The jetties on Derwentwater were all rebuilt following the flooding during Storm Desmond in December 2015.
I was fascinated by the different views of them reflected in the lake. Vertical lines were lining up differently as we walked along the path.
On a sunny day at the end of December hubby and I went to Whitehaven to visit the Beacon Museum. We were keen to see the Wildlife Photographer of the Year exhibition, which has arrived from the Natural History Museum. It is well worth a visit. We also looked round the Art of Reprocessing exhibition marking the end of reprocessing at the THORP plant. The artworks inspired by this were varied and very good.
It is possible to walk around the harbour crossing a footbridge, which is not available when boats are entering or leaving the harbour. The ground is very uneven in places.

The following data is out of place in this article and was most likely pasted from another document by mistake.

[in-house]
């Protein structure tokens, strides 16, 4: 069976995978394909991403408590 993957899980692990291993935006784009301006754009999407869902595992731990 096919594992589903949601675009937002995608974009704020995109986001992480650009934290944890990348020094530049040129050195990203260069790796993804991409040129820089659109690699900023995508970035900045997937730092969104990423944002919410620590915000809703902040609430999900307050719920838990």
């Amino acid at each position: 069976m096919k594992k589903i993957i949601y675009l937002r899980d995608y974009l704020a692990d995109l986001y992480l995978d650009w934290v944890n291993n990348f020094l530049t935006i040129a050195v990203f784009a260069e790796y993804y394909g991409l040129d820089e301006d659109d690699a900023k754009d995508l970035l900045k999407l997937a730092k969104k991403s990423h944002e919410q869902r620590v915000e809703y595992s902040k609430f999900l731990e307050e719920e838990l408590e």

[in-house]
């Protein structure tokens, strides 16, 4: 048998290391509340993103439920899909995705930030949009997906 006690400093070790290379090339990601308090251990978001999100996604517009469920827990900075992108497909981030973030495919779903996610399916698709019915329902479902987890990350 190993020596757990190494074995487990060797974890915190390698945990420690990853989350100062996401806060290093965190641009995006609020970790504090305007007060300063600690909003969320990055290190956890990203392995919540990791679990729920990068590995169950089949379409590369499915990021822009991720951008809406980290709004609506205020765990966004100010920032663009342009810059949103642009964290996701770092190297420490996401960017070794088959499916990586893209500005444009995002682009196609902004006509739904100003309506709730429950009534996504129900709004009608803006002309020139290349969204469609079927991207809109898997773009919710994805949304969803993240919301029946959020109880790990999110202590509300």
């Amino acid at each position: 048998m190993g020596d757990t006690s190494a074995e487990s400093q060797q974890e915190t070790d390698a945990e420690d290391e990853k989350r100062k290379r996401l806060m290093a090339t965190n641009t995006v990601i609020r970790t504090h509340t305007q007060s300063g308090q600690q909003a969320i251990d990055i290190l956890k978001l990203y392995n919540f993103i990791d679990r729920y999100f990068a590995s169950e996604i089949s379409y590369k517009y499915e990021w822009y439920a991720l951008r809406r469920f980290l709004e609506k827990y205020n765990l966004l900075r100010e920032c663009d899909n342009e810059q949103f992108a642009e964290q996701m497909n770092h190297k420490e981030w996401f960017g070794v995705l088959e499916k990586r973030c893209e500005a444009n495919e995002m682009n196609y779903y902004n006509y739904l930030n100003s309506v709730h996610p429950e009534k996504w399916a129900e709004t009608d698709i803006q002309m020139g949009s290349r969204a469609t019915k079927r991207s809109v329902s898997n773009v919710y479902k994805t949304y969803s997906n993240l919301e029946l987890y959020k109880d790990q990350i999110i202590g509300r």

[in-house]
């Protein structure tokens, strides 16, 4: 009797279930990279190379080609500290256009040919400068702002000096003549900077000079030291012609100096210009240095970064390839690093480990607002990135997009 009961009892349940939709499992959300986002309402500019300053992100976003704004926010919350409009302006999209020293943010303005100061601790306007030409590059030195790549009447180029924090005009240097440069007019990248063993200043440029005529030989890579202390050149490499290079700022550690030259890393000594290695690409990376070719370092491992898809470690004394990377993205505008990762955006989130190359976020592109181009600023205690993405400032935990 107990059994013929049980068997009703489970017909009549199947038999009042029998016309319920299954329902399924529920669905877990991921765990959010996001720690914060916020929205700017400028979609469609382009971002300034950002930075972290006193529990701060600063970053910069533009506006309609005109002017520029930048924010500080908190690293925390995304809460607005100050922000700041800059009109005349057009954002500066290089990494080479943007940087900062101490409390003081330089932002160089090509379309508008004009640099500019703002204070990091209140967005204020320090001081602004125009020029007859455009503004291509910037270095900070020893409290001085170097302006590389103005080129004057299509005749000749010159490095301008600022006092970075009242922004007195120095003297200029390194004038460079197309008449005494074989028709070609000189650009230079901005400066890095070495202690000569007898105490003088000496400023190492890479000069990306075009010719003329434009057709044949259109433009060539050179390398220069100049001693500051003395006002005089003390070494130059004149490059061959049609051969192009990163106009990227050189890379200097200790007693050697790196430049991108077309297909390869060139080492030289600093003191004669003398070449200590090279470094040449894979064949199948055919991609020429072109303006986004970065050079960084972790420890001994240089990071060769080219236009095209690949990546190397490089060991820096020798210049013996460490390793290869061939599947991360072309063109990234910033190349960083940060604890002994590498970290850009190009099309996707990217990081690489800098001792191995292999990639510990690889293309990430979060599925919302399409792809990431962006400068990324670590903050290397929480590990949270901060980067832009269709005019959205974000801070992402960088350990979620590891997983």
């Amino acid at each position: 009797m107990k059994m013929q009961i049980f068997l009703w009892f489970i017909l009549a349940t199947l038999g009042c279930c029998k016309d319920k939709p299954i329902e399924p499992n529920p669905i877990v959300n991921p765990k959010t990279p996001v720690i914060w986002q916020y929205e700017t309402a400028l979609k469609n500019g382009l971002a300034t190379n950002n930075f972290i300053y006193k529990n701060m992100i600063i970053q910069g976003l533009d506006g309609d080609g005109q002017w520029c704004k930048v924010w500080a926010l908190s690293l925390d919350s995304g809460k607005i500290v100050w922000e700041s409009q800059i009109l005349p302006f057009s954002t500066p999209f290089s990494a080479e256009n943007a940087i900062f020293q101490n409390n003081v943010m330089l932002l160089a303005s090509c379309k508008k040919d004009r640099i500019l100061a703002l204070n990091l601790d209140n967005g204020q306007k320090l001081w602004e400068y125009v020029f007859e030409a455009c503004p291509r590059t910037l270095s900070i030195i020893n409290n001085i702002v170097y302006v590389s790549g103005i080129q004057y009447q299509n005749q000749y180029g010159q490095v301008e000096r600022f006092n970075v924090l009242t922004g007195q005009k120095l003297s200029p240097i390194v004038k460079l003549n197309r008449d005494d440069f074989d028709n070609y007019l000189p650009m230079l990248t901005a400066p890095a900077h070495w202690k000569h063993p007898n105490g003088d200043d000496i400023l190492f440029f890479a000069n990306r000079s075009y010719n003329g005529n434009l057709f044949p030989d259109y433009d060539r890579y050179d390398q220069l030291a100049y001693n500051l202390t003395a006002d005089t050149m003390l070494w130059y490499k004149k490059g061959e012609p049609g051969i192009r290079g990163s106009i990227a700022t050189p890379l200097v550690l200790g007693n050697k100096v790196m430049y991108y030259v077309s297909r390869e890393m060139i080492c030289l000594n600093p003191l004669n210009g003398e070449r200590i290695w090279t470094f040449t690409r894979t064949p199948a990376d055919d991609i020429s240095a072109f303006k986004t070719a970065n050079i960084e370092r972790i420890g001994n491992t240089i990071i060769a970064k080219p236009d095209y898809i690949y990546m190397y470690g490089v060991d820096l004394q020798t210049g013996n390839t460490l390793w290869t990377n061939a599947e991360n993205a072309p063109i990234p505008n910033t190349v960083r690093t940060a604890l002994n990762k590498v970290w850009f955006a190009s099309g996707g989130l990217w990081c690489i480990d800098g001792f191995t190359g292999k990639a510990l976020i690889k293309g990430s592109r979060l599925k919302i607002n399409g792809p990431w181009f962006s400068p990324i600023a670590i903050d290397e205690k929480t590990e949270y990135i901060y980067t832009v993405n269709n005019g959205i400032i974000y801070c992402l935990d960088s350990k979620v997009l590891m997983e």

Here are some photos.
The shorter route I mentioned in the second of these four blog posts about a day out in September led us to the side of Derwentwater. I took a few photos near Keswick in the early afternoon and many more on the walk back to the car park after 4pm. Most of them are views of the lake. A few are of the scenery looking inland. One crag, which appears in my photos, has changed since then. A large piece of rock, described as being the size of a bungalow, broke free and smashed on the ground during the last week of November.
There were a few ducks swimming in a quiet part of the lake. One of them did not match any pictures in my bird books. I asked on Twitter and learned that it was a cross between a farm duck and a mallard.
And the three earlier posts in this series may be found by clicking on Previous.